04/21/2016 04:19 EDT | Updated 04/22/2017 05:12 EDT

Canada's Parks Are The Country's Gift To The World

Celebrating Canada's legacy league of million-hectare parks


Tatlayoko Lake Vista (Photo by Sally Meuller)

Canada's greatest contribution to sustaining our planet's biodiversity and ecological services may very well be our abundance. From some of the world's largest intact forests and wetlands, to wild northern rivers, to spectacles of bird and mammal migrations, Canada is one of only a handful of countries with true wilderness and wild spaces remaining.

Reflecting on our evolving relationship with this planet on Earth Day, it is clear that we need big protected wild places. And we need big protected wild places not just for nature, but to secure the quality of life for future generations.

Canadians have over a century of experience in creating and managing big protected areas. The results are impressive. Within six per cent of the planet's terrestrial real estate and with less than half a per cent of the world's population, Canada and Canadians own and manage one-quarter of the world's largest and best protected parks. These parks protect birds whose flight patterns stretch across the Americas, marine life that knows no boundaries and planetary cycles we all depend upon.

Some of the places Canadians have protected reflect our generous geography and our cultural kinship to wilderness. But many of our larger parks are difficult to access and unfortunately remain unknown, and uncelebrated, by Canadians. Parks so large they still contain wildlife that rarely encounters humans; parks so large that the ebb and flow of natural processes still continues. Parks that at over one million hectares (10,000 square kilometres) could each easily fit Prince Edward Island (5,660 square kilometres) or the Greater Toronto Area (7,124 square kilometres) within their boundaries.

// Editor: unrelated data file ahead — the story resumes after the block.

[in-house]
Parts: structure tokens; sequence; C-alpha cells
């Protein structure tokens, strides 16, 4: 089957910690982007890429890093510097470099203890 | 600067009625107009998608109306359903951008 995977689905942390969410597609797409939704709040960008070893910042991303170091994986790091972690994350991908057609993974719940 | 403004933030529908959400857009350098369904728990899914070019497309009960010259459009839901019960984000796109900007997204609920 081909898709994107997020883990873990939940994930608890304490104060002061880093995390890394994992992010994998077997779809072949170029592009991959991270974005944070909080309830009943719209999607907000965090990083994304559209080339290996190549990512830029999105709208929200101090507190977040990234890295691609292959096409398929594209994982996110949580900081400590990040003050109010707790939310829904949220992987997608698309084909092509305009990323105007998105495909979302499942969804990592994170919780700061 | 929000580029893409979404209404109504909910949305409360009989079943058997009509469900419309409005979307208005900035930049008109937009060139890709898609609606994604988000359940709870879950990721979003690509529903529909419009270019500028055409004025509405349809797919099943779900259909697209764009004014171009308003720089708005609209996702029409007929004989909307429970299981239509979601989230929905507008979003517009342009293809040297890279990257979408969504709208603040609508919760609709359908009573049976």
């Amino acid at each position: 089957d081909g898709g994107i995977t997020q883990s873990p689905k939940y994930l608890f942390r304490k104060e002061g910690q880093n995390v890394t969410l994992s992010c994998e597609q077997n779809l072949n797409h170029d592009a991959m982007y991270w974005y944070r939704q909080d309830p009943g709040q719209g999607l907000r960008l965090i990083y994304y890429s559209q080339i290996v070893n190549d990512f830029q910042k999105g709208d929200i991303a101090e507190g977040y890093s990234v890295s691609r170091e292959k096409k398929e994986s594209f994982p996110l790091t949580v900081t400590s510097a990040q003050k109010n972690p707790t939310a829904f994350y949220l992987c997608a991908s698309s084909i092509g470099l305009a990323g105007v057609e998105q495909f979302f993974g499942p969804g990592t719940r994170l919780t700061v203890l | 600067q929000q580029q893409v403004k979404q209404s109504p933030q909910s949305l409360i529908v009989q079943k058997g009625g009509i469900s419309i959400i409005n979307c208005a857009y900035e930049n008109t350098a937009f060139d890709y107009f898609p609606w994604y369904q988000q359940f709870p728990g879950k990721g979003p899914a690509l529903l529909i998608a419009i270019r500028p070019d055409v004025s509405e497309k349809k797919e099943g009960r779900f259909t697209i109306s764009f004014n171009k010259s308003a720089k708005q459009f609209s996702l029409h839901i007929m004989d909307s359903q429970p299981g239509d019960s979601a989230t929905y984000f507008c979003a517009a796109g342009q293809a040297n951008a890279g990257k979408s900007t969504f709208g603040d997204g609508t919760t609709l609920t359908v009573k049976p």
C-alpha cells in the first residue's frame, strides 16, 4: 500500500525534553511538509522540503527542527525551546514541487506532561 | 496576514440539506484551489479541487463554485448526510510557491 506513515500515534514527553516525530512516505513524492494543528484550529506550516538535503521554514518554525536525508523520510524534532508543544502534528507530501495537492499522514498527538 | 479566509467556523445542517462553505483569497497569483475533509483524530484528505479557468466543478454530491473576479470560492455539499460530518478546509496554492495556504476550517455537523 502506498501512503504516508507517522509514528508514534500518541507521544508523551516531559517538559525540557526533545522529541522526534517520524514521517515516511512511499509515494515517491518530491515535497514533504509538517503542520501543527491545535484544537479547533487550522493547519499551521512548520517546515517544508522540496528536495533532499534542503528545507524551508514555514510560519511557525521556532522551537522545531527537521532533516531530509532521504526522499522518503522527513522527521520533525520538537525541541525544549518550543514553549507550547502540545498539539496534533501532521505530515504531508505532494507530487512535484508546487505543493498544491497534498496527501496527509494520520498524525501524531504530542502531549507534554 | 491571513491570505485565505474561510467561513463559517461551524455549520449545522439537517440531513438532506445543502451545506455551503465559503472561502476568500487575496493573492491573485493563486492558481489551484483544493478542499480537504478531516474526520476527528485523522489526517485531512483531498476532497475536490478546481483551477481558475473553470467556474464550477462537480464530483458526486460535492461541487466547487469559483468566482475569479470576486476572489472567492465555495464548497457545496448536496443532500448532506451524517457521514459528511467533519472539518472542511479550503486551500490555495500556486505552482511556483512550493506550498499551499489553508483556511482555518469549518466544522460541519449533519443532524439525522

Million-hectare parks, by the numbers

Million-hectare parks that meet international standards for protected areas are rare gems in a world where nature is fading. Globally, there are fewer than 125 land-based parks of this size that are officially recognized. The number drops to less than 80 if only parks with the most strict, long-term levels of protection are considered. The U.S. has only four parks measuring one million-plus-hectares, and they are all in Alaska (the Arctic Wildlife Refuge is the largest protected area in North America, but it does not have the same level of protection as Canada's largest parks).

Canada has 20 parks in the million-plus hectare league, representing only one-quarter of one per cent of all the parks and protected areas in Canada. (By comparison, over half of Canada's protected areas are under 200 hectares/494 acres.) However, these 20 parks make up 30 per cent of Canada's total area of parks and protected areas, and make a significant contribution towards Canada's goal and international commitment of protecting 17 per cent of our lands and inland waters by 2020.

Sometimes bigger is better


Waldron, AB (Photo by Kyle Marquardt)